NICE Okays Medtronic Veo System for Certain Type 1 Diabetic Patients

Miriam E Tucker

February 12, 2016

The United Kingdom's National Institute for Health and Care Excellence (NICE) has recommended Medtronic's sensor-augmented insulin-pump–therapy system for use in people with type 1 diabetes who experience "disabling" hypoglycemia.

The recommended device, the MiniMed Paradigm Veo System, was launched by Medtronic in the United Kingdom in 2009. It consists of a continuous glucose sensor, an insulin pump, and a transmitter that sends glucose level readings wirelessly from the sensor to the pump and alerts the user if levels change rapidly and/or are trending out of target range. The system includes a "low-glucose-suspend" feature that automatically stops insulin delivery for 2 hours if the blood glucose drops below a preset threshold and the user doesn't respond to the alarm.

But since its launch, the system has generally been available only through self-funding to individuals who can afford it or rarely through "individual funding requests" to the NHS.

Now this new decision, which follows draft guidelines issued last summer, will enable those with type 1 diabetes who experience "disabling hypoglycemia" to access the system. This is defined as repeated and unpredictable hypoglycemic episodes that result in persistent anxiety about recurrence and that are associated with a significant adverse impact on quality of life.

Michael Connellan, senior media manager for the Juvenile Diabetes Research Foundation (JDRF) in the United Kingdom, told Medscape Medical News last year that, if confirmed, the new guidance would mean "that the device will be put in the hands of more of those who need it. The guidance — which has emerged from [NICE] after consultation with JDRF and others — will tell UK healthcare professionals to consider prescribing the Veo, free at source via the NHS, for people who meet the criteria."

Veo Must Be Used Properly, Data Collected and Published

The Veo system must be used under the supervision of a trained multidisciplinary team experienced in the use of sensor-augmented insulin-delivery devices in type 1 diabetes patients.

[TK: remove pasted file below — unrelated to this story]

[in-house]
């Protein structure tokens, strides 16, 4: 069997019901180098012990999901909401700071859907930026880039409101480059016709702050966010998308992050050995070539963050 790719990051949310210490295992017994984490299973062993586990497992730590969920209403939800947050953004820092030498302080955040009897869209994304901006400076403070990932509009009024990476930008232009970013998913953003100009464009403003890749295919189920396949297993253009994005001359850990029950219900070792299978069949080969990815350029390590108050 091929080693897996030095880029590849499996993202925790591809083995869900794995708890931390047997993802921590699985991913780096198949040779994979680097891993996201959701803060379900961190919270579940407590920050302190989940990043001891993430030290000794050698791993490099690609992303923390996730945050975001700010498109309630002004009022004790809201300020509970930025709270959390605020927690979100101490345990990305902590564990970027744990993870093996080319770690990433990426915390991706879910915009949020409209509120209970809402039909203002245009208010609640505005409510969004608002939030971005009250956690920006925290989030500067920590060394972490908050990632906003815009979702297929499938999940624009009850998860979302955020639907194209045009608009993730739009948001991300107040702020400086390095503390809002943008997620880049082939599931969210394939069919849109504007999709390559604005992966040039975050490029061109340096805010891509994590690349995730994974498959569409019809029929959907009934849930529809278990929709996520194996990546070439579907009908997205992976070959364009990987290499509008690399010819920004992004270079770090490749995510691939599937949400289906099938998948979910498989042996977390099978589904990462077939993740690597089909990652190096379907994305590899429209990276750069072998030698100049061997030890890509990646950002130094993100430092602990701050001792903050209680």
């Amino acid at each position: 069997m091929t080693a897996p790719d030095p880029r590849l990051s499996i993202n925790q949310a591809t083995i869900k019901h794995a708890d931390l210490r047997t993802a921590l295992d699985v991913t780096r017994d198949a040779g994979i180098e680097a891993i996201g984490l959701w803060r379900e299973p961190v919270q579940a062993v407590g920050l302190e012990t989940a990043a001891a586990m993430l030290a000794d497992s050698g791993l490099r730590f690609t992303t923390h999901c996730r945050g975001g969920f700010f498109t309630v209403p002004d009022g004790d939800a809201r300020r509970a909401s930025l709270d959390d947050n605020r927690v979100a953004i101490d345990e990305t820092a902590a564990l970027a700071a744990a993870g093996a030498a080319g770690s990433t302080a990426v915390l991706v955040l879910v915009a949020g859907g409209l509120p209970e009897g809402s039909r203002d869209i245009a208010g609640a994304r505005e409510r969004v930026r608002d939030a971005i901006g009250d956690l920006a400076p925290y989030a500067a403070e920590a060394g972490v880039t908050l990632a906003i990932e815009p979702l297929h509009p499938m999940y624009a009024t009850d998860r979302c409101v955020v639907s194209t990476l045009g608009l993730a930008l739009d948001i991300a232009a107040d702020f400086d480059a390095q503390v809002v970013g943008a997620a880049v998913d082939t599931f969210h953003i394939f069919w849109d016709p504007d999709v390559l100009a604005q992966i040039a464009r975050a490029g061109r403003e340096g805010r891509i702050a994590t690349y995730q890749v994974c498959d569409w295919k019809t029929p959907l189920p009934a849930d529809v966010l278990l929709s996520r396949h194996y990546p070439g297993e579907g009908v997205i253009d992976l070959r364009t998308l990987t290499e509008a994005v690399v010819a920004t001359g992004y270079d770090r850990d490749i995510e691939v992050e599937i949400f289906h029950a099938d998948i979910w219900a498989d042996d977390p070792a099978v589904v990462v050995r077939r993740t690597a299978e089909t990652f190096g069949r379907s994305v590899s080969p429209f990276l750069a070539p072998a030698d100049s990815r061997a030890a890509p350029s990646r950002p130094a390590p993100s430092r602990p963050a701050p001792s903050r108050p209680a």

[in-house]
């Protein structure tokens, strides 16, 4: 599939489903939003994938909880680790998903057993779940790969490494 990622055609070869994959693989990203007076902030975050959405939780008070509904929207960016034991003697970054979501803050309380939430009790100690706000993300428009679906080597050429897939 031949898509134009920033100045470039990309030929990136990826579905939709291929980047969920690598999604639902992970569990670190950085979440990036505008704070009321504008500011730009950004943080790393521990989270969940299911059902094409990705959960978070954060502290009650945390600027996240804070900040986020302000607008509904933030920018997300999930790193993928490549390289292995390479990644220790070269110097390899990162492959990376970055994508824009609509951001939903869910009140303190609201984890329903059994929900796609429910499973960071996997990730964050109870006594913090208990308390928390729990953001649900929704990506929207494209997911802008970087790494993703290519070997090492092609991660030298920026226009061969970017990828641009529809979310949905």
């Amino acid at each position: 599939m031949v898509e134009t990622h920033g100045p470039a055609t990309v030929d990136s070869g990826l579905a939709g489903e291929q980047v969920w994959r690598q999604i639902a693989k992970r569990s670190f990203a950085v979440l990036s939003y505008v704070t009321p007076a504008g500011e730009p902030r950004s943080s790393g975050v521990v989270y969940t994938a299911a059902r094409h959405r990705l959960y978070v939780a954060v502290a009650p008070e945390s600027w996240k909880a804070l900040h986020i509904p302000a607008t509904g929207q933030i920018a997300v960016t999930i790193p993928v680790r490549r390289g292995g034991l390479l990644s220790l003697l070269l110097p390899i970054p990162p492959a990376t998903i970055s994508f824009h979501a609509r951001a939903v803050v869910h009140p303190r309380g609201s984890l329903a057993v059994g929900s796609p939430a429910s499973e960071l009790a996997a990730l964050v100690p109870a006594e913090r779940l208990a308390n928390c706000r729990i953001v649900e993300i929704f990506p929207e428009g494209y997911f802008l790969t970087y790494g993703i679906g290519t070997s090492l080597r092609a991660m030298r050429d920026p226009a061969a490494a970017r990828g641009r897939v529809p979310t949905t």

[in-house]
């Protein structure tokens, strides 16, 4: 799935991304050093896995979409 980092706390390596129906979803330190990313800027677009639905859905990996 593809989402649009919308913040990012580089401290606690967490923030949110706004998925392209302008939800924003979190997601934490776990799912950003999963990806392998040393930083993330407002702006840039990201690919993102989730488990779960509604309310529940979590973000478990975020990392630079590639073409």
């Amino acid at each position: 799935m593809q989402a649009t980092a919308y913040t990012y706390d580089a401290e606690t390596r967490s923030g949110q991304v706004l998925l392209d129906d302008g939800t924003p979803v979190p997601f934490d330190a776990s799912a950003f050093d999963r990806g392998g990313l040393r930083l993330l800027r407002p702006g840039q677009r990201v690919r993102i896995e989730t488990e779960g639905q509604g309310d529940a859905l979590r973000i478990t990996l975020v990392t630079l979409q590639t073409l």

In addition, the patient or caregiver must agree to use the sensors for at least 70% of the time, understand how to use it, be physically able to use it, and agree to receive a structured education program on diet and lifestyle as well as counseling.

And Medtronic must arrange the collection, analysis, and publication of data on the use of the MiniMed Paradigm Veo system.

NICE did not recommend another integrated glucose management system, the Vibe (Animas) and G4 Platinum CGM (Dexcom), because it does not include the low-glucose-suspend feature.

This system "shows promise, but there is currently insufficient evidence to support its routine adoption in the NHS for managing blood glucose levels in people with type 1 diabetes," NICE states, adding that "robust evidence is needed to show the clinical effectiveness of using the technology in practice."

Nevertheless, NICE also notes that "people with type 1 diabetes who are currently provided with the MiniMed Paradigm Veo system or the Vibe and G4 PLATINUM CGM system by the NHS for clinical indications who are not recommended in this NICE guidance should be able to continue using them until they and their NHS clinician consider it appropriate to stop."

Also at this time, NICE has not recommended the Veo's successor, the MiniMed 640G, which includes a low blood glucose prediction feature and was launched in 2015.

NICE states: "The available clinical evidence on the effectiveness and safety of the [MiniMed 640G] system is limited to one abstract…and two further proof-of-concept studies," and it notes the cost of the system (insulin pump and transmitter) is £3485 ($5230) with additional consumable costs of about £400 ($600) per month.

However, Medtronic says it will collect, analyze, and publish data on the 640G and successive-generation systems to contribute to future NICE guidance.

System Could Save NHS Millions of Pounds

According to Medtronic, nearly 60,000 hospital admissions in the United Kingdom last year resulted from severe hypoglycemia in people with type 1 diabetes, costing the NHS approximately £55 million.

And NICE has calculated that the use of the Veo system could result in annual savings of £1700 per person from reduced ongoing costs compared with using a stand-alone continuous glucose monitor with an insulin pump, the company notes. This comprises £300 to £1600 for each avoided hospital admission for diabetes with hypoglycemia, £80 to £240 for each avoided accident and emergency visit, and £180 to £230 per ambulance call per patient.

"Avoiding episodes of severe or disabling hypoglycemia can be one of the biggest challenges associated with managing type 1 diabetes. Preventing hypoglycemic attacks, which put the lives of patients at risk and lead to costly [accident and emergency] A&E admissions and hospitalization, is a priority area for the NHS," commented Peter Hammond, an endocrinologist at Harrogate District Hospital, United Kingdom, in a Medtronic statement.

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